August 3, 1972
The first strike of the New Orleans Mint medal was made at the Philadelphia Mint on August 3, 1972.
The new bronze medal, 1-1/2 inch in diameter, is the first of a series of Mint Historic Buildings medals to be struck. It will be introduced to the public at the Mint’s National Historic Medals exhibit at the American Numismatic Association’s annual convention in New Orleans, August 15-20, 1972.
The obverse shows the Old Mint, which opened in 1838 and operated through 1931, framed by leaves in the foreground. “New Orleans Mint” appears above the building and the dates it was an active mint facility below. The design was executed by the Mint’s sculptor-engraver Sherl J. Winter from a drawing by George L. Osborn of New Orleans, Louisiana.
Mr. Osborn, who is in the wholesale drug business, is an avid numismatist in his spare time. He is also a first rate artist and has undertaken a series of pen and ink sketches of Old Mints which he reproduces for sale.
The reverse of the new medal, designed and executed by Mint sculptor-engraver Edgar Z. Steever, shows a relief map of the continental United States accented with a star marking the site of the Old New Orleans Mint. Backing the map is a bald eagle displaying symbols from the Treasury Department heraldry: the balance scale in its beak, the key in its left talons and the oak and laurel cluster in its right talons. “Treasury Department” at the top and “United States of America” at the bottom complete the design.
The U.S. Mint’s Exhibit at the ANA convention will feature the complete medal-making process from the artist’s sketch to the striking of the medal.
A highlight of the National Historic Medals exhibit will be a replica of the nation’s first coin press built in Philadelphia in 1792 to produce such early, unusual coins as half cents and half dimes which will also be on display.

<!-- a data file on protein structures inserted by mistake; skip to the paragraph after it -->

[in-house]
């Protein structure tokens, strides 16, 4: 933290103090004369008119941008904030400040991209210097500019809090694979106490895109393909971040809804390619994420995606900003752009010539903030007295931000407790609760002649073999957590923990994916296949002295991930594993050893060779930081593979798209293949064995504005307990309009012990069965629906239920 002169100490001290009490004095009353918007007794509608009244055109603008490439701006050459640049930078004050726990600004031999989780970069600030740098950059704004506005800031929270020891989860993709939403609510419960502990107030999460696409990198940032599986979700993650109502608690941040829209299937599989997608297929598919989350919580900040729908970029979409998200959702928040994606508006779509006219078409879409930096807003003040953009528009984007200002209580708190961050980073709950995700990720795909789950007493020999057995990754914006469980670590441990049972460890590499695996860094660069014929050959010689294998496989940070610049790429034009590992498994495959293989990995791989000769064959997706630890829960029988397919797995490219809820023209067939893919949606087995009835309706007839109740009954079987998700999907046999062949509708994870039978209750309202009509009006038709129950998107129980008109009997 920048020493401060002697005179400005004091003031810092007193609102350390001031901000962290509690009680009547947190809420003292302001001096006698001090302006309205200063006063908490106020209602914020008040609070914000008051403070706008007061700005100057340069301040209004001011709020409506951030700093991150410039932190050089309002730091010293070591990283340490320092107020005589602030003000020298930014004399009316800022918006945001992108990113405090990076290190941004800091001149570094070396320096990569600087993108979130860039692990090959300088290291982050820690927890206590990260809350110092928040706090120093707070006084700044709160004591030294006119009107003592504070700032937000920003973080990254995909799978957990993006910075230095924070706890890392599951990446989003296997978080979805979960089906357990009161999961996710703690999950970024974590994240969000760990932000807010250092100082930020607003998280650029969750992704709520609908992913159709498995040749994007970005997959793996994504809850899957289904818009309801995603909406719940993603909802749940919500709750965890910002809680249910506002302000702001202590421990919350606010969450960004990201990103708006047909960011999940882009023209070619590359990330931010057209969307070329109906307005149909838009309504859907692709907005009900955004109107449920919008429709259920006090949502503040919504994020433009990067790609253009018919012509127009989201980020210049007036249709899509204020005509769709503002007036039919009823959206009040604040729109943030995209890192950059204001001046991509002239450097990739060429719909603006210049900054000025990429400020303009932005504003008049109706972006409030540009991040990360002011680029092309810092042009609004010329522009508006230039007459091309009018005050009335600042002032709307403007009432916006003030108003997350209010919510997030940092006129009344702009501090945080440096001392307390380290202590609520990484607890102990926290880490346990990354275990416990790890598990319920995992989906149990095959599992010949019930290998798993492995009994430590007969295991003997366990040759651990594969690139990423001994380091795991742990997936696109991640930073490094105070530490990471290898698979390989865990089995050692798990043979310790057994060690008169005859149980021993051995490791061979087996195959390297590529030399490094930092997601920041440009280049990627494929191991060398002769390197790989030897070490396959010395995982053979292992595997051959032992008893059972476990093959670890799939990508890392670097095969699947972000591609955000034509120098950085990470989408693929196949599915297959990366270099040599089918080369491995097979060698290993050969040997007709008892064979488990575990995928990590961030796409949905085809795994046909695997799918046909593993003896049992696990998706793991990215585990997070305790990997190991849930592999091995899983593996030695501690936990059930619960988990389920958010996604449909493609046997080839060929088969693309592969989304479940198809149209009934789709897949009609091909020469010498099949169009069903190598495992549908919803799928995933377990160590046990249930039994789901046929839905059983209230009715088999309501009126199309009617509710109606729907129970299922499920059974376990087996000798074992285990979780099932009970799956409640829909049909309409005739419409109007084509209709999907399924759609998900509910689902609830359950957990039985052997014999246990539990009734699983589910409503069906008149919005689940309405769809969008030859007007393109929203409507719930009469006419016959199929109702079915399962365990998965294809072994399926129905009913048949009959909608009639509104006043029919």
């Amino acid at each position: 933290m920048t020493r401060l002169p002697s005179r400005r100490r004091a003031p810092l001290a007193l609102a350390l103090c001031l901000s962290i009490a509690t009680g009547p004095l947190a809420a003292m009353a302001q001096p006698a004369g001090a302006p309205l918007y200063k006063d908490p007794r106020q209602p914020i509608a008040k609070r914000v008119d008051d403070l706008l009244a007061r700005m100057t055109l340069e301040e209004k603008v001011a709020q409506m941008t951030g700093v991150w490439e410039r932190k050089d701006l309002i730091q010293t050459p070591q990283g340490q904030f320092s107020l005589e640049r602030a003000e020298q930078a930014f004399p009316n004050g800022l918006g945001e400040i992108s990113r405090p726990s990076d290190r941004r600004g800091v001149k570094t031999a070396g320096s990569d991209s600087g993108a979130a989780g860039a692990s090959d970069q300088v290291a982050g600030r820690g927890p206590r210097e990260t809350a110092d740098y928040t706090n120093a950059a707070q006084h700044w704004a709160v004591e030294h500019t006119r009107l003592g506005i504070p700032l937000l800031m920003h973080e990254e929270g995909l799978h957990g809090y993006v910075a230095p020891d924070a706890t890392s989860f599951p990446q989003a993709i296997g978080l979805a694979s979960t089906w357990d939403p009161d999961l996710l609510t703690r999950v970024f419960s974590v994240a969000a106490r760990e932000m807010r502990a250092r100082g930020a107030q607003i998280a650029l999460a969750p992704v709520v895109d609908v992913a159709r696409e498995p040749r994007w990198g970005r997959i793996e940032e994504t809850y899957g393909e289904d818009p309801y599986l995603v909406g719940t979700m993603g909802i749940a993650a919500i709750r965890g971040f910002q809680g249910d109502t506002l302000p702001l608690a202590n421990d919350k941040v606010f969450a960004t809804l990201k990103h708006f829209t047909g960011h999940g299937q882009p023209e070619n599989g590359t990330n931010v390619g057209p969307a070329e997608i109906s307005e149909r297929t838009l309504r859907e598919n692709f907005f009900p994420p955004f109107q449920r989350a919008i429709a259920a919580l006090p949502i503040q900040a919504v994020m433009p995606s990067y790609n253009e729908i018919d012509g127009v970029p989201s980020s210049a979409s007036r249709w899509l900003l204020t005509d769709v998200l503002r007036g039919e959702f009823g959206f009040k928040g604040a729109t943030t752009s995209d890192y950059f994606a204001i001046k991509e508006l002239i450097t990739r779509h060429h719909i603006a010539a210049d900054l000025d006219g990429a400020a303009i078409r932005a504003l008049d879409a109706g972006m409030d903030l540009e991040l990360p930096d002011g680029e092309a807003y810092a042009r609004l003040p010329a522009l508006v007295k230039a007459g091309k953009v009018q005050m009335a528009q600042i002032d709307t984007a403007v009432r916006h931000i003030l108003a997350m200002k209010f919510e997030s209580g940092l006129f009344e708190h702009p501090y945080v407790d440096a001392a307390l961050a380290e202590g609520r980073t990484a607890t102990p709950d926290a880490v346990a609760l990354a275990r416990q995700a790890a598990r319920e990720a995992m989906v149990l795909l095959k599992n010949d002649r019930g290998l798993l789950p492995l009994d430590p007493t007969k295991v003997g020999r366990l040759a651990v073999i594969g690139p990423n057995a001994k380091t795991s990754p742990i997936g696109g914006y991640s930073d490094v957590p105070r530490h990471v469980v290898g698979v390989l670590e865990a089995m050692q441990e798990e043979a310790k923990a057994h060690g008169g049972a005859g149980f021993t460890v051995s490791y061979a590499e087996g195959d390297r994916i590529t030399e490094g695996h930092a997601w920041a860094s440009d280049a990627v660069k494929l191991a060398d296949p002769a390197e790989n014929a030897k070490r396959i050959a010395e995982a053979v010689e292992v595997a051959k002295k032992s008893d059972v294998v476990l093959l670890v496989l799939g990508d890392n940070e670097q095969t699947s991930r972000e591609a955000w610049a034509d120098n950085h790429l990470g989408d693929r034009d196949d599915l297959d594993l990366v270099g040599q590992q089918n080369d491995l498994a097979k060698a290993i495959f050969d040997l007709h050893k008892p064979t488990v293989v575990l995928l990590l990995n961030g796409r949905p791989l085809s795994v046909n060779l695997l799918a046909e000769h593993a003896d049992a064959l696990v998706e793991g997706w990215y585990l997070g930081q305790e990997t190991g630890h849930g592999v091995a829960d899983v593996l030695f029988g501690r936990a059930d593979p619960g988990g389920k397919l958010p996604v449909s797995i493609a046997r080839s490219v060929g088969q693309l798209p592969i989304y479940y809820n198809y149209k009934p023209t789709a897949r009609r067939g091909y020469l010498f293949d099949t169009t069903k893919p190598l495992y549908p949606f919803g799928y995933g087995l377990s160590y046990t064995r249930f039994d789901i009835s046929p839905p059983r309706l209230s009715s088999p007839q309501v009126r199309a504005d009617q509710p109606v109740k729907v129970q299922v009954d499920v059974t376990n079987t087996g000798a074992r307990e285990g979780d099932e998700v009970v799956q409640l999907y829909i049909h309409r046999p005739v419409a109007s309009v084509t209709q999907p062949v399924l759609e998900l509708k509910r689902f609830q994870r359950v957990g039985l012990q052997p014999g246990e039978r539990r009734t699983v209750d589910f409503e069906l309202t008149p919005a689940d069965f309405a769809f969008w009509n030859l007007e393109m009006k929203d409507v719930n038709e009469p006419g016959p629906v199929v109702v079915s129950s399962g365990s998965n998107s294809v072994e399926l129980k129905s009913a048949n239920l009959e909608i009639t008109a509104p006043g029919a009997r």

At periodic intervals during the convention, visitors to the Mint exhibit will be able to see the replica press in operation. Lead blanks will be used to strike specimens of the New Orleans medal.
Also in operation will be a remarkable, precision machine used to reduce a coin or medal design from the large original size (called a galvano) to the size of the coin or medal. The machine, called a “Janvier Reducing Lathe” after its 19th Century French inventor, was purchased by the Mint in 1905. It was the first Janvier Lathe in the United States and reduced the models for many U.S. coins in the first half of this century.
A “ratio bar,” hinged to the machine’s base at one end, has a small electric drill mounted closer to the center, and a pointed tracer at the opposite end. The tracer presses on the large coin model, while the drill tip cuts into the face of a steel cylinder. As the cylinder and large model rotate at the same speed, the tracer rides over the entire model surface similar to a phonograph needle riding on a record. The drill accurately cuts every detail of the coin design into the steel in approximately 30 hours. This steel cylinder, called a “hub”, is used to press the coin design into the coining die, which in turn strikes the design into the surface of the coins.
An electro-plating tank will also be on display to demonstrate the process of copper plating a plaster model (of the New Orleans Mint medal) that forms a galvano used on the Janvier.
The New Orleans Mint medal at $1.50 will be available at the U.S. Mint exhibit during the ANA convention. Thereafter, it will go on sale over-the-counter at Mint outlets in Philadelphia, Denver, San Francisco, and the Treasury Department in Washington, D. C. It will also be available by mail order at $1.60 from the Philadelphia Mint, Philadelphia, Pennsylvania 19106.